Improving Citizen-Government Engagement in Ghana

By Kuuku Sam

Ghana is regarded as a shining star in Africa when it comes to democracy. However, many will agree that our democracy must grow beyond conducting peaceful elections every four years.  If indeed “democracy is the government of the people, by the people, and for the people” as claimed by Abraham Lincoln, then it is important that citizens participate in decision-making.

According to the OECD, there are three levels at which governments can interact with citizens.  They are the provision of information, consultation and active participation.  The use these forms of public engagement will ensure greater transparency.  Having the public as part of the decision-making process also leads to greater accountability as they serve as a control.  While decision-making that involves a large number of individuals and groups with their own ideologies and views has its own disadvantages, it is likely to lead to higher level of legitimacy. Furthermore, different opinions may lead to more policy options and quality decisions.

Despite all the accolades we have earned as a democratic state, there is still the need to improve citizen-government engagement.  In the area of provision of information, there is need to ensure that information is given willingly and when demanded.  In this regards, it is important for citizens to put pressure on both the Executive and the Legislature to pass the Right to Information Bill which has been pending since it was first discussed in 2001.  One will argue that with the proliferation of the media outlets, the government has opened up the communication space for vibrant debate and discussion on national issues.  However, we need to make use of this opportunity by discussing pertinent issues that aid policy and decision making instead of devoting most of our time to discussing partisan politics.

To move public engagement between government and citizens a notch higher, there is the need for government to organise consultations in the form of town hall meetings, setting up of working groups, stakeholder consultations, etc. in order to seek the opinion of citizens for policy formulation and public decision-making. In Ghana, there have been several instances where committees have been set up by the government, citizens are invited to share their opinions but the government fails to comment on the report for a long time. This attitude has the tendency of leading to lower public participation in decision-making.  It is impossible, for instance, for the government to respond to every citizen who comments on a new proposed bill but there is the need for feedback in the form of a summary that reflects the views of the citizens who participated.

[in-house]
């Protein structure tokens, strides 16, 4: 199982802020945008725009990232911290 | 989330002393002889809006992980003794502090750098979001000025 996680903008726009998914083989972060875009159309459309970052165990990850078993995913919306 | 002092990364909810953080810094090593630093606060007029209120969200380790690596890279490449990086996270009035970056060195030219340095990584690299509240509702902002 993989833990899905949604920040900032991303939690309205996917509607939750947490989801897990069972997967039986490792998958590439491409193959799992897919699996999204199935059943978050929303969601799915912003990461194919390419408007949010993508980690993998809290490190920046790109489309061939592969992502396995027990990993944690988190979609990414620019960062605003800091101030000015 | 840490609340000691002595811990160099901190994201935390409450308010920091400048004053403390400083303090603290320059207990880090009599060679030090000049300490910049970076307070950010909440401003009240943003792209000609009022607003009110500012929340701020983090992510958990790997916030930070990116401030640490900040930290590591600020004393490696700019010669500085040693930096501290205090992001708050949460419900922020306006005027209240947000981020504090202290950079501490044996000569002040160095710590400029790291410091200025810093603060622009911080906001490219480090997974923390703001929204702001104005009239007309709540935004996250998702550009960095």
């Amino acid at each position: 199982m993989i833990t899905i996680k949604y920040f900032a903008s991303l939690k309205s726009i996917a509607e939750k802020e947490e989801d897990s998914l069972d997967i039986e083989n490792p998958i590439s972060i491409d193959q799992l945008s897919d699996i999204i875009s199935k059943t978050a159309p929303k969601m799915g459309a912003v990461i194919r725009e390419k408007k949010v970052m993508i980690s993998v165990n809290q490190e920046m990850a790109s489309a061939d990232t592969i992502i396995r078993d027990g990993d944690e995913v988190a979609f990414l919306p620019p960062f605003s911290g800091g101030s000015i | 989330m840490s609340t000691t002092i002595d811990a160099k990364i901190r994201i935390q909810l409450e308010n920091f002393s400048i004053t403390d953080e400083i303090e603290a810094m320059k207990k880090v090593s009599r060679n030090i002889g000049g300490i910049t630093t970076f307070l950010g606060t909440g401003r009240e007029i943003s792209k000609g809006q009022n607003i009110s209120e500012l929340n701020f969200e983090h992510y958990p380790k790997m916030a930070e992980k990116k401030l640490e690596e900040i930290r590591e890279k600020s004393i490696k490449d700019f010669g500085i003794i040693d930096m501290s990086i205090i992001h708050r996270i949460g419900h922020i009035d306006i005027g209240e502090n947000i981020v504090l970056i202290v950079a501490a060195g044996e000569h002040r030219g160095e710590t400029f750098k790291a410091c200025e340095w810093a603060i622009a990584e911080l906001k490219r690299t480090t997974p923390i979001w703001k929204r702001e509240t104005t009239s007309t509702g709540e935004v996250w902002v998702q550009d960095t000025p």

While we improve consultations by the government, we also need to think about active participation by citizens. With active participation, the government considers citizens, and civil society for that matter, as equal partners in the democratic process of public decision-making.  Active participation means citizens must be able to put forward proposals for new policies or join the government in drafting policies.

After almost a quarter of a century of democracy, there is no doubt about Ghana’s ability to transfer peacefully the management of the country from one political party to the other. However, citizen participation in decision-making cannot be reduced to universal adult suffrage and arguments on radio and TV. While concluding I will make three suggestions. First, we need to revisit the Right to Information Bill and get it passed. Furthermore, we must learn from other countries like the UK where there is A Code on the Practices of Consultations that is intended to harness consultation between government and civil society. Finally, active participation can be encouraged by introducing private bills as done in the UK.



Participation of NGOs in the process of policy- and law- making. Comparative Analysis, Bulgarian Center for Not-for-Profit Law, 2009


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